On cultural safaris in Tanzania, the tall Maasai warriors should be a must to interact with on a visit to Maasai villages, explore the ancient ways of the Hadza bushmen, farming practices of the Wameru, visit the Chaga people, etc.
Over 30% of Tanzanians are Christians, 35% are Muslim and 35% also are indigenous beliefs. Over 99% of the people living in Zanzibar are Muslim.
Kiswahili and English are all official languages and in Zanzibar, Arabic is widely spoken. In general, there are numerous local languages also spoken, and in terms of literacy, males represent 85.8% and females 70.7%.
The major natural resources in Tanzania safaris include natural gas, nickel, gold, diamonds, hydropower, phosphates, coal, iron ore, tin, gemstones, and more.
Tanzania’s agricultural products include sisal, cotton, tea, coffee, fruits, pyrethrum, bananas, livestock, vegetables, cashew nuts, cassava, and tobacco.
Safaris Tour Destination in Tanzania
Tanzania is amazingly one of leading Africa’s tourist destinations. The country boasts of its enormous attractions including the beautiful and extensive Lake Manyara National Park, Tarangire, Ruaha National Park, Selous Game Reserve, Mahale Mountains National Park, Gombe National Park, Serengeti National Park, Ngorongoro Crater/Conservation Area, the Great Lakes, Mount Kilimanjaro, Pemba, and Zanzibar Island, to mention but a few.
Over 32% of Tanzania’s terrestrial area is under some form of protection and it includes 10 wilderness areas under category Ib, 12 safaris tour Parks in Tanzania are under category II, 18 managed resource protected areas/category VI, 68 habitat or species management areas/category IV, etc. There are also 4 natural areas designated as World Heritage Sites plus 3 Biosphere Reserves. In addition, Tanzania has 3 Ramsar Wetlands of international significance.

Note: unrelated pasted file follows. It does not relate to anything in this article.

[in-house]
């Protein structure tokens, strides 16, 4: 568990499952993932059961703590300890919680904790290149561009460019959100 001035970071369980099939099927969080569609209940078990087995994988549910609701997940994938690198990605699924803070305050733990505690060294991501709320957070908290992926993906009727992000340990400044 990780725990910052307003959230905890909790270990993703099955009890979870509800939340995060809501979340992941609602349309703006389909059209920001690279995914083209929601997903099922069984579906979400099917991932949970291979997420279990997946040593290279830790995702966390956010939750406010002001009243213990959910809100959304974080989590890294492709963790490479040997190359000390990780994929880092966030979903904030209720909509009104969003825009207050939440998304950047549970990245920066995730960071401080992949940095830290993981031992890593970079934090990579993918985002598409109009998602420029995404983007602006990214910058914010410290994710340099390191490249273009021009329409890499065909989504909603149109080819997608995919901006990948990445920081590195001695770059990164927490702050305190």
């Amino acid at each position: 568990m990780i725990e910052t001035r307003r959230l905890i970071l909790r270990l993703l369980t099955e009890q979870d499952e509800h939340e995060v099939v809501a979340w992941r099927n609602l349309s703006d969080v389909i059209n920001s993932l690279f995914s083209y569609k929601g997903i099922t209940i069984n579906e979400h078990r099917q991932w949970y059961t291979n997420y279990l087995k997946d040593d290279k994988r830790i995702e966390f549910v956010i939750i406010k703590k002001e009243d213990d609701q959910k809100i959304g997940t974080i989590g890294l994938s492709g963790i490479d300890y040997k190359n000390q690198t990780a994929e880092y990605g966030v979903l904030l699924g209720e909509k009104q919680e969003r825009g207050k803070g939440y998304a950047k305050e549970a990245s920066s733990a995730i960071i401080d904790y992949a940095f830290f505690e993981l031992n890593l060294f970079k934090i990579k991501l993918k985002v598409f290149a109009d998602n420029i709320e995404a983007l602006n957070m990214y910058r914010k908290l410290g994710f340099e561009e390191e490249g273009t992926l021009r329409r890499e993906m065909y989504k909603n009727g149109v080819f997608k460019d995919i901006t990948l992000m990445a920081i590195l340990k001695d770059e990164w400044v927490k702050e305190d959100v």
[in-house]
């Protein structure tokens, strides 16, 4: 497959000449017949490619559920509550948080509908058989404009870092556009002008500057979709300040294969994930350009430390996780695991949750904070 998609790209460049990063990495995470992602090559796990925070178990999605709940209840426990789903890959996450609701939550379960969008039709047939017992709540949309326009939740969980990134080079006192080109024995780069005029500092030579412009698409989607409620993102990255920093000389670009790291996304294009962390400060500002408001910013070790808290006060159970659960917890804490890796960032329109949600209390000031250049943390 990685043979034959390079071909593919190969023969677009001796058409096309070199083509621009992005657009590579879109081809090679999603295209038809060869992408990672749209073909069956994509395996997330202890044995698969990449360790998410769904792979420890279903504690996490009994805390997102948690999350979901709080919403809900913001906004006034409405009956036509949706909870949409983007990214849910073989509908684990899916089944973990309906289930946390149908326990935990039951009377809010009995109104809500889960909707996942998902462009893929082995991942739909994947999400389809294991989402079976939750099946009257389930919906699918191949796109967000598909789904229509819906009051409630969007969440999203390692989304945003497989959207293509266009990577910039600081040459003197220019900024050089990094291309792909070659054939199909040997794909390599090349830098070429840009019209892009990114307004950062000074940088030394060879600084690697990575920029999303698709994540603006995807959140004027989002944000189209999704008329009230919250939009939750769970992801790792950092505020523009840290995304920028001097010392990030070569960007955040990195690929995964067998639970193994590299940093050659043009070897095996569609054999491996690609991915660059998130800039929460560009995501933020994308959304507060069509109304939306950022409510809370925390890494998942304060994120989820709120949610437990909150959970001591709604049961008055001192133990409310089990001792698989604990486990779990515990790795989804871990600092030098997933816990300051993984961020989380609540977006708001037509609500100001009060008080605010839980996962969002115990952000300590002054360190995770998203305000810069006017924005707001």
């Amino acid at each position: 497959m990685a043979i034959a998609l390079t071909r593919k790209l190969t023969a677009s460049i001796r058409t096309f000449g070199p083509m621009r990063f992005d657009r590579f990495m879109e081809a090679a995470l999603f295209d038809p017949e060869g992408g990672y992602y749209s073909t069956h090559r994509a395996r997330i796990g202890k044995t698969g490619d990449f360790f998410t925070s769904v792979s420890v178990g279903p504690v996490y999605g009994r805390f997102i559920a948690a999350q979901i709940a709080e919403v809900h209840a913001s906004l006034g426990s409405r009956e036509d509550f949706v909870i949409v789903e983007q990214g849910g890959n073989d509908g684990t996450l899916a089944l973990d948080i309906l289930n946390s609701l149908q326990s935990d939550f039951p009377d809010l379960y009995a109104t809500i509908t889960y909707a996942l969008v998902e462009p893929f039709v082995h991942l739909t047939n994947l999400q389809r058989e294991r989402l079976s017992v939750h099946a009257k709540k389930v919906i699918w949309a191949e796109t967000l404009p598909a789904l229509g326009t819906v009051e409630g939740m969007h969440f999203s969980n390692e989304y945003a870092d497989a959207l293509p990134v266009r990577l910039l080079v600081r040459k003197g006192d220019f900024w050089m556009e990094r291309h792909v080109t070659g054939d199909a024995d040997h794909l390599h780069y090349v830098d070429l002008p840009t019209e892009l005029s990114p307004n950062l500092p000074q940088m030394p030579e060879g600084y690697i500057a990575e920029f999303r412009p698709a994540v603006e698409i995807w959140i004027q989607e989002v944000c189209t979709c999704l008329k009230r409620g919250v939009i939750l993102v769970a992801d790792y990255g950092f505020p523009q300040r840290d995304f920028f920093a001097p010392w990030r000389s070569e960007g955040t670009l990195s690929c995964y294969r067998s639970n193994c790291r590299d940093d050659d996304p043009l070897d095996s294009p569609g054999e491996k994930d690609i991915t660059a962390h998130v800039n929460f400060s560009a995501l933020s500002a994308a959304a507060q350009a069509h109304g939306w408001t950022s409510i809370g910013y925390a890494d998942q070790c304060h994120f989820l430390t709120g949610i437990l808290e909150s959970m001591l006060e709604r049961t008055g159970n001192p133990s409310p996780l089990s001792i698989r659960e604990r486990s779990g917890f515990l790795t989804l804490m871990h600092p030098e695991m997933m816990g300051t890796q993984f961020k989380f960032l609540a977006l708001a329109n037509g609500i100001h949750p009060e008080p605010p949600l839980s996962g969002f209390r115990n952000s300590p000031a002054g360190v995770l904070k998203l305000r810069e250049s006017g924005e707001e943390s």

More than 720 species in Tanzania are listed on the IUCN Red List of threatened and endangered species. These include one extinct species in the wild, 282 endangered species, 93 critically endangered, and 344 vulnerable species. There are also 8 sites also known to have an imminent risk of species extinction according to the Alliance for Zero Extinction. These host over 25 at-risk species.
Climate of Tanzania
Tanzania’s climate does vary depending on the location. The country experiences a tropical kind of climate, especially in the coastal areas, and a temperate climate in the interior highlands. The Northern and Central highlands of Tanzania experience one wet season from October or November to April.
The short rains are recorded from October to December also referred to as Vuli and the long rains from March to June – best known as Masika. Lake Tanganyika basins and the Southern highlands often record the highest rainfall amount.
Tanzania’s annual average temperature rise range from -3 to 27.8 degrees Celsius. The median annual average temperature recorded is 22.6 degrees Celsius while half of its land area records an average temperature rise of 21.3 to 23.9 degrees Celsius. Tanzania’s annual total precipitation is usually from 410 to 2440mm with median precipitation of about 970mm while half of its land area experiences annual total precipitation of 800 and 1110mm.